Wednesday, June 19, 2013

After backlash, Microsoft revises Xbox One DRM policies, cuts features to do it

We were wondering if Microsoft would reverse its used game policy and its 24-hour-online check, used as a form of DRM. The Redmond, Wash.-based giant made the announcement on Wednesday.

The firm took a big hit during E3 when it announced the details of its Xbox One next-generation video gaming console. It didn't help that Sony, following up the Xbox One presentation, took advantage of both of those FUBARs during its PS4 event. Thus, Microsoft was basically backed into a corner.

In its blog post, Microsoft said that the communities feedback helped them "to reshape the future of Xbox One."

Microsoft announced the following changes:
  • An internet connection will not be required to play offline Xbox One games – After a one-time system set-up with a new Xbox One, you can play any disc based game without ever connecting online again. There is no 24 hour connection requirement and you can take your Xbox One anywhere you want and play your games, just like on Xbox 360.
  • Trade-in, lend, resell, gift, and rent disc based games just like you do today – There will be no limitations to using and sharing games, it will work just as it does today on Xbox 360.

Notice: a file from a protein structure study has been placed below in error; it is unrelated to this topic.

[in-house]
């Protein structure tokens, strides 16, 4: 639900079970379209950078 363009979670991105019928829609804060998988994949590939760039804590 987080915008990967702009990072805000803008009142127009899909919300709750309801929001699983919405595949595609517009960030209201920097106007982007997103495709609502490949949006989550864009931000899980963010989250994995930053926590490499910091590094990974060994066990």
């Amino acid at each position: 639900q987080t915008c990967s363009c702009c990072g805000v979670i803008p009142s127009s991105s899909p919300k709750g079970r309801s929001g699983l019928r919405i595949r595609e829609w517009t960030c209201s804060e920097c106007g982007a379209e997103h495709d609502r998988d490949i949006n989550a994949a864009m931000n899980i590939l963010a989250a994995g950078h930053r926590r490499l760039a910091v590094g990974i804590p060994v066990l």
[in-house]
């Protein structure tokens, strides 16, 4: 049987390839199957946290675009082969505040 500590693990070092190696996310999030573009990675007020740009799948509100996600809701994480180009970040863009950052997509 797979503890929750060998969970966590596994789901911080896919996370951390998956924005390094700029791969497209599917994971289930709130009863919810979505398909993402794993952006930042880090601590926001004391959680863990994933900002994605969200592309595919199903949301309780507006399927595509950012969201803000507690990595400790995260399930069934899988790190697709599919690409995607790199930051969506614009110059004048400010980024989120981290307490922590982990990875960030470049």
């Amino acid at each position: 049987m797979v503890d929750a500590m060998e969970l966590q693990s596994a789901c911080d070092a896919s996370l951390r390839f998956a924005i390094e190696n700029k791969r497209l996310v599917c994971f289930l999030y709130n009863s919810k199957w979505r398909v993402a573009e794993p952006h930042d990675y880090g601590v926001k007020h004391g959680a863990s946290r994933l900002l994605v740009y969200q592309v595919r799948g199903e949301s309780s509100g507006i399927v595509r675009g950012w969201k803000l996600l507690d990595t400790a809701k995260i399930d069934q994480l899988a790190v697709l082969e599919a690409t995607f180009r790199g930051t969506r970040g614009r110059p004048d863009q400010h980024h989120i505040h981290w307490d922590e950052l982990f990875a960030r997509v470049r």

The changes do mean that some of the functionality that Microsoft had promised for the Xbox One is gone. Previously, Microsoft had said that it would support installing games completely from disc, without a requirement for the disc to be inserted. That is now gone.

Also gone is a 10-person family sharing feature that had been publicized earlier. Here's what the company said:
These changes will impact some of the scenarios we previously announced for Xbox One. The sharing of games will work as it does today, you will simply share the disc. Downloaded titles cannot be shared or resold. Also, similar to today, playing disc based games will require that the disc be in the tray.
The Xbox One still has a $100 price disadvantage compared to the PS4, although it does ship with a Kinect unit as part of its $499 (vs. $399) price.

The question is, will these changes affect those who were turned off by the E3 details; will they come back to the Xbox? Only time will tell.



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